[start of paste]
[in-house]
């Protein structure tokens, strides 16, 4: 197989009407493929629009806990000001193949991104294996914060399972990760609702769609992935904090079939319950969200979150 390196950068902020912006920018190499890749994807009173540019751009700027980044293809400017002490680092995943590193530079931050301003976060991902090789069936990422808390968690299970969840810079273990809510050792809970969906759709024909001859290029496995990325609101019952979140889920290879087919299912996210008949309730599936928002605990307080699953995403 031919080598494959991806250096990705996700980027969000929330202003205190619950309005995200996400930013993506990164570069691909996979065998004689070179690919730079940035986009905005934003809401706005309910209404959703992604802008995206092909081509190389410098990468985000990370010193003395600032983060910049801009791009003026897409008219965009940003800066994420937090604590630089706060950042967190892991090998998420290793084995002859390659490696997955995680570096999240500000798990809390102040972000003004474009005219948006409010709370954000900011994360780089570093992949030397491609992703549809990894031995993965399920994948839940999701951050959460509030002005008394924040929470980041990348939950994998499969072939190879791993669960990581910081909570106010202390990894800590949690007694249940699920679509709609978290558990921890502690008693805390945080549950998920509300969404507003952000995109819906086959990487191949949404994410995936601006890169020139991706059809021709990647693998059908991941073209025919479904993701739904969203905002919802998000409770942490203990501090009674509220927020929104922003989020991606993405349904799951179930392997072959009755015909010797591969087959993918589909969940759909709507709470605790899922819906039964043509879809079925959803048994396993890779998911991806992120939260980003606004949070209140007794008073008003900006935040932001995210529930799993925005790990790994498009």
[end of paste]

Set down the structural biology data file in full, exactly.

[in-house]
């Protein structure tokens, strides 16, 4: 197989009407493929629009806990000001193949991104294996914060399972990760609702769609992935904090079939319950969200979150 390196950068902020912006920018190499890749994807009173540019751009700027980044293809400017002490680092995943590193530079931050301003976060991902090789069936990422808390968690299970969840810079273990809510050792809970969906759709024909001859290029496995990325609101019952979140889920290879087919299912996210008949309730599936928002605990307080699953995403 031919080598494959991806250096990705996700980027969000929330202003205190619950309005995200996400930013993506990164570069691909996979065998004689070179690919730079940035986009905005934003809401706005309910209404959703992604802008995206092909081509190389410098990468985000990370010193003395600032983060910049801009791009003026897409008219965009940003800066994420937090604590630089706060950042967190892991090998998420290793084995002859390659490696997955995680570096999240500000798990809390102040972000003004474009005219948006409010709370954000900011994360780089570093992949030397491609992703549809990894031995993965399920994948839940999701951050959460509030002005008394924040929470980041990348939950994998499969072939190879791993669960990581910081909570106010202390990894800590949690007694249940699920679509709609978290558990921890502690008693805390945080549950998920509300969404507003952000995109819906086959990487191949949404994410995936601006890169020139991706059809021709990647693998059908991941073209025919479904993701739904969203905002919802998000409770942490203990501090009674509220927020929104922003989020991606993405349904799951179930392997072959009755015909010797591969087959993918589909969940759909709507709470605790899922819906039964043509879809079925959803048994396993890779998911991806992120939260980003606004949070209140007794008073008003900006935040932001995210529930799993925005790990790994498009």